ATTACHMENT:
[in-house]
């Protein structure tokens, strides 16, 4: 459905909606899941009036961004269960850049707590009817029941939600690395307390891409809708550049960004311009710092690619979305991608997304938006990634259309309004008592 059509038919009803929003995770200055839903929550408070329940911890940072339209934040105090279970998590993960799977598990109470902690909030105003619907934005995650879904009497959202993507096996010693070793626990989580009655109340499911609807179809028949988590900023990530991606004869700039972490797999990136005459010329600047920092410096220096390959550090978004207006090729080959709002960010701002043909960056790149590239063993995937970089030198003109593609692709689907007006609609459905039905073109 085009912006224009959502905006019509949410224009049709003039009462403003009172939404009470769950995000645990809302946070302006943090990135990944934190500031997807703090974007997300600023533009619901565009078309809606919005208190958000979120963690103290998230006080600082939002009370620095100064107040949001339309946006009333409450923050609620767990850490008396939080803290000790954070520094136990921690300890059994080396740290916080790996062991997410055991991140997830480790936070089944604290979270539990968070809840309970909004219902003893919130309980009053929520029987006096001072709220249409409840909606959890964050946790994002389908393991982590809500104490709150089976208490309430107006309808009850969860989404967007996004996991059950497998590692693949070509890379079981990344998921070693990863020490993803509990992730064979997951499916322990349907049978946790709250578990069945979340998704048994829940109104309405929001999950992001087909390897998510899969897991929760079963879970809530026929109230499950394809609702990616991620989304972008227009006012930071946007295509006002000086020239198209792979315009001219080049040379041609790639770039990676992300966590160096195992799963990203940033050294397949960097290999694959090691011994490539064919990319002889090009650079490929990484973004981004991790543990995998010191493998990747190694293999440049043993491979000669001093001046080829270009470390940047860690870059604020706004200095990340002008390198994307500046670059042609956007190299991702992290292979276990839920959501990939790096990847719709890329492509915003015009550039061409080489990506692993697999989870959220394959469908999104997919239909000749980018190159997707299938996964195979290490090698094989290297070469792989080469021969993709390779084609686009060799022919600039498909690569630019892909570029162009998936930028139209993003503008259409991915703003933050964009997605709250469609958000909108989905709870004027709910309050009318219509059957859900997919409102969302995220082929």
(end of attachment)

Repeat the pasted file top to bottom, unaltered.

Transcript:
[in-house]
């Protein structure tokens, strides 16, 4: 459905909606899941009036961004269960850049707590009817029941939600690395307390891409809708550049960004311009710092690619979305991608997304938006990634259309309004008592 059509038919009803929003995770200055839903929550408070329940911890940072339209934040105090279970998590993960799977598990109470902690909030105003619907934005995650879904009497959202993507096996010693070793626990989580009655109340499911609807179809028949988590900023990530991606004869700039972490797999990136005459010329600047920092410096220096390959550090978004207006090729080959709002960010701002043909960056790149590239063993995937970089030198003109593609692709689907007006609609459905039905073109 085009912006224009959502905006019509949410224009049709003039009462403003009172939404009470769950995000645990809302946070302006943090990135990944934190500031997807703090974007997300600023533009619901565009078309809606919005208190958000979120963690103290998230006080600082939002009370620095100064107040949001339309946006009333409450923050609620767990850490008396939080803290000790954070520094136990921690300890059994080396740290916080790996062991997410055991991140997830480790936070089944604290979270539990968070809840309970909004219902003893919130309980009053929520029987006096001072709220249409409840909606959890964050946790994002389908393991982590809500104490709150089976208490309430107006309808009850969860989404967007996004996991059950497998590692693949070509890379079981990344998921070693990863020490993803509990992730064979997951499916322990349907049978946790709250578990069945979340998704048994829940109104309405929001999950992001087909390897998510899969897991929760079963879970809530026929109230499950394809609702990616991620989304972008227009006012930071946007295509006002000086020239198209792979315009001219080049040379041609790639770039990676992300966590160096195992799963990203940033050294397949960097290999694959090691011994490539064919990319002889090009650079490929990484973004981004991790543990995998010191493998990747190694293999440049043993491979000669001093001046080829270009470390940047860690870059604020706004200095990340002008390198994307500046670059042609956007190299991702992290292979276990839920959501990939790096990847719709890329492509915003015009550039061409080489990506692993697999989870959220394959469908999104997919239909000749980018190159997707299938996964195979290490090698094989290297070469792989080469021969993709390779084609686009060799022919600039498909690569630019892909570029162009998936930028139209993003503008259409991915703003933050964009997605709250469609958000909108989905709870004027709910309050009318219509059957859900997919409102969302995220082929």